A Letter from Line: The Flensburg Antiquities and the Danish-Prussian/Austrian War of 1864

By Wiell, Stine | Antiquity, December 1996 | Go to article overview

A Letter from Line: The Flensburg Antiquities and the Danish-Prussian/Austrian War of 1864


Wiell, Stine, Antiquity


The letter from Line

We may begin the extraordinary story of the Flensburg Collection, largest provincial museum in the United Monarchy of Denmark, with the letter from Line:(1)

Flensburg, February the 20th [1864]

'Dear Madam,

'We are all very worried about our mutual friend, who has fallen ill on Als.

'One cannot know what could happen to him with the present tribulation on this island, and he should receive more careful attention on Funen or on Zealand. You would show me a great favour by asking your husband to talk to the right persons about having him removed carefully and as soon as possible. My best regards to you and your husband.

'Yours truly 'Line'

The letter was sent from a Prussian occupied town during the war between Denmark and Prussia/Austria that began when Denmark in 1864 decided on a joint democratic constitution between the Danish kingdom and the Duchies of 'Slesvig, Holsten and Lauenborg' which also fell under the Danish monarchy [ILLUSTRATION FOR FIGURE 1 OMITTED]. Denmark was to lose the war and the Duchies.

With two others, the letter from Line is now forgotten in its special file in a huge private archive (now in the Danish National Archive, Copenhagen). Who is 'Dear Madam'? Who is 'Line'? On the surface, the letter is about a wounded Danish soldier, who is to be transferred because of 'tribulation' on the island of Als. Only on the surface! 'Tribulation' is a strange word to use about enemy troops. The letters are in the archives of the area's prefect, August Regenburg (1815-1895), powerful director of the Ministry for Schleswig until the Duchies were lost in 1864.

Two other puzzling letters

Another letter, dated the previous day, 19 February 1864, was written by Helveg Conrad Christian Engelhardt (1825-1881), who taught English and French at the grammar school in Flensburg [ILLUSTRATION FOR FIGURE 2 OMITTED]. As part-time curator of the local museum, since 1852 he had been in charge of the Flensburg Collection. The recipient, Christian Frederik Herbst (1818-1911), was employed at the 'National Museum of Northern Antiquities',(2) in the Prince's Palais in Copenhagen, where he was right-hand man (and presumed successor) to the ageing Director, Christian Jurgensen Thomsen. Engelhardt's letter expressed gratitude to Herbst for attending to Engelhardt's private business in Copenhagen, concluding with greetings to mutual acquaintances and notice that he, Engelhardt, was unable to 'make any further progress in that case'. The curious reader will ask, 'Which case?'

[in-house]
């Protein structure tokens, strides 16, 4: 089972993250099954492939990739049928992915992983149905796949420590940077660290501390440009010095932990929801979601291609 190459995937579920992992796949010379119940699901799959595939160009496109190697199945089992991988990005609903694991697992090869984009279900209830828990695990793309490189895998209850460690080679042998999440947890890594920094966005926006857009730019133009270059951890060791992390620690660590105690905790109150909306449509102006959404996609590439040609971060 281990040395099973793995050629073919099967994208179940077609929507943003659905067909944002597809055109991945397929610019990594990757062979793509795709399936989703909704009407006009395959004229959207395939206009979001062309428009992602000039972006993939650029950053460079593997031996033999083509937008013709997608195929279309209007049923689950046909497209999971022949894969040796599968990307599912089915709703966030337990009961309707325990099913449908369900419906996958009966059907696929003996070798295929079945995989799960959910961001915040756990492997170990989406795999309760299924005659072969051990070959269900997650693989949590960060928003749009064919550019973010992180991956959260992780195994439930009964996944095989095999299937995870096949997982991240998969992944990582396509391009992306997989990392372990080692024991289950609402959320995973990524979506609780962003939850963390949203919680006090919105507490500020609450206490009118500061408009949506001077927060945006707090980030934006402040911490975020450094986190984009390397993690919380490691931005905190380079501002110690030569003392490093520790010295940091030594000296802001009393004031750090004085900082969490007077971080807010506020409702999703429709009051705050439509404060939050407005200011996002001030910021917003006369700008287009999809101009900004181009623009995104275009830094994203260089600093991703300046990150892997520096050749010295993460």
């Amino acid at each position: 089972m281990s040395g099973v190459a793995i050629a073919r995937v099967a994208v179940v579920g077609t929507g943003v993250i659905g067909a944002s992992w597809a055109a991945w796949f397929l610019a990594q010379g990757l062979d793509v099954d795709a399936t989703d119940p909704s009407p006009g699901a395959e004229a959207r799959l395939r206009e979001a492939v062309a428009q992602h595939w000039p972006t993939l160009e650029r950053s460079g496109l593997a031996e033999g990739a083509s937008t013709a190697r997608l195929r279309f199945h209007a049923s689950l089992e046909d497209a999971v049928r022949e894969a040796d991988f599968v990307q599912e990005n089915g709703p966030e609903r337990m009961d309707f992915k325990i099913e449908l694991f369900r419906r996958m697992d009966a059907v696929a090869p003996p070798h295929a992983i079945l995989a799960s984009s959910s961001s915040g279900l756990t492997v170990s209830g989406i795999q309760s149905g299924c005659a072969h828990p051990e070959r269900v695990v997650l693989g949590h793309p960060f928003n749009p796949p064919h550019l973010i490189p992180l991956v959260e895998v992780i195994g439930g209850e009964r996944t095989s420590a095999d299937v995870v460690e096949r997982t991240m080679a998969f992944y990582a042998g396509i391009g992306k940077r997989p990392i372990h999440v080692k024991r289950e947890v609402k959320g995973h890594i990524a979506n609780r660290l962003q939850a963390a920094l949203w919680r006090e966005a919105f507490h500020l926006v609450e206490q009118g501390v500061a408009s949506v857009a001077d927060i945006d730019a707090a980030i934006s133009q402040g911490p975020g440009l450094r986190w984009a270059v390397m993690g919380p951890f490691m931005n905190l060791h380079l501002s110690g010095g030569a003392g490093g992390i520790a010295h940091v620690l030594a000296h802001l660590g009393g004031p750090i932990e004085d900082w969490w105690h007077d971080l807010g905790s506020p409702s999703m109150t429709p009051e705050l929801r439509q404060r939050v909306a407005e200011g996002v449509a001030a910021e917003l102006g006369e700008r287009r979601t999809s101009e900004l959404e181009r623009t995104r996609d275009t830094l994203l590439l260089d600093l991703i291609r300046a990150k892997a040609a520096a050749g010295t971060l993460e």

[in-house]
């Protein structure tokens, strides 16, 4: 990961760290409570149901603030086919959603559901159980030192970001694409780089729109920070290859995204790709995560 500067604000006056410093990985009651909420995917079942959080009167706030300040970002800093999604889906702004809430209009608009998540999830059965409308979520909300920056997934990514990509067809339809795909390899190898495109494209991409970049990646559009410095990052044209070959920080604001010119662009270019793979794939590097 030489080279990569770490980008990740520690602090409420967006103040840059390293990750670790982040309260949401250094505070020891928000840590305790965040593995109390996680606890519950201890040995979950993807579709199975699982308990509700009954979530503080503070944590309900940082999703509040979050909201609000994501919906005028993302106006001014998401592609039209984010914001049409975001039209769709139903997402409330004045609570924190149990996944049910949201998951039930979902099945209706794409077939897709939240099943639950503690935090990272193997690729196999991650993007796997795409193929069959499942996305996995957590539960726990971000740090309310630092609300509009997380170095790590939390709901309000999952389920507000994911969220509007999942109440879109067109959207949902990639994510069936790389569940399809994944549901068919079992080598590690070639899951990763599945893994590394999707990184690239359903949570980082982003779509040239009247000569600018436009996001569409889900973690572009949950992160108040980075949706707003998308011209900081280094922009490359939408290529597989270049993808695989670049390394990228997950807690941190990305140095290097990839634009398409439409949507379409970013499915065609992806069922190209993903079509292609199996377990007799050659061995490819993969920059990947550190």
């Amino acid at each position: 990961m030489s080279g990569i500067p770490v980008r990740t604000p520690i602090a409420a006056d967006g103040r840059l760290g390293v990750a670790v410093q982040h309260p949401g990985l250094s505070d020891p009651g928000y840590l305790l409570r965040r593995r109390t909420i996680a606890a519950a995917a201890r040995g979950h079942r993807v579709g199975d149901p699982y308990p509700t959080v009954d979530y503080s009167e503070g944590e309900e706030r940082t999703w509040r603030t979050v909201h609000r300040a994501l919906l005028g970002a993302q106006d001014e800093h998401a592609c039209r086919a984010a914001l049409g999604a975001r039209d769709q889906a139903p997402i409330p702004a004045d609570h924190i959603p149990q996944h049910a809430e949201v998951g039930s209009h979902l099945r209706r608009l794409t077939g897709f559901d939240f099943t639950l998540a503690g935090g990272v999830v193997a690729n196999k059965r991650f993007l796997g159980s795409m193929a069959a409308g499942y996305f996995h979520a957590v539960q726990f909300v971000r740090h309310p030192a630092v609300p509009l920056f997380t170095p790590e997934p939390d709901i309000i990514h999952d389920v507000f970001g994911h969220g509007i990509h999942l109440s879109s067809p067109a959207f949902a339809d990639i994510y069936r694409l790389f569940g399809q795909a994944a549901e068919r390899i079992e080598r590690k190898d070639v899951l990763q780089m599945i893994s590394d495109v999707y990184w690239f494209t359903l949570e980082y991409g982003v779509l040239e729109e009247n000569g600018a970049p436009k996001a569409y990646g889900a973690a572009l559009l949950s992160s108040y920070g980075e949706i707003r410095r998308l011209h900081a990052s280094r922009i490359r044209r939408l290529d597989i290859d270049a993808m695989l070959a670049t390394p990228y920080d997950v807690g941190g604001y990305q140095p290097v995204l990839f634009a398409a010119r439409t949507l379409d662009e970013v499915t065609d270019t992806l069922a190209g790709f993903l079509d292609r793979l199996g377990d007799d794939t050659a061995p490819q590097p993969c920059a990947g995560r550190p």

A third letter, of 26 February 1864, is from Herbst to Regenburg, who seem on familiar terms. After attending the same school, they had both studied law at the University of Copenhagen, and now lived on the same street, Norregade in Copenhagen, Herbst at number 37, Regenburg at number 15. Herbst begins by explaining he would rather have walked the few steps to Regenburg's house; a 'flu kept him in bed, so he had instead to write. What was more suited to the ear than the pen is set out:

'Today, I received a cryptographic letter from Engelhardt, in which he requests me to ask you to move the artefacts as soon as possible - [because of the present tribulation on Als, he quotes from the letter from Line] - and, of course, for more reasons than this, they have to be removed to Sealand or Funen. Ever since Hoyer-Moller became army chaplain I have been wishing for the same thing to happen. . . .'

The 'patient', it appears, is the collection of artefacts, not a wounded soldier. This caution - for fear the letter would get into the wrong hands - is also a proof that Engelhardt, his superior the Director Regenburg, and staff of the Museum of Northern Antiquities were involved in attempts to hide the Flensburg Collection during the 1864 war. Why does Hoyer-Moller's becoming army chaplain affect the issue?

The Flensburg Collection: a famous and royal museum

Engelhardt's attempted rescue was a unique and very personal, almost private act, to save a collection he himself had made with assiduity, hard work and talent into the largest outside the capital (DBH 1919). …

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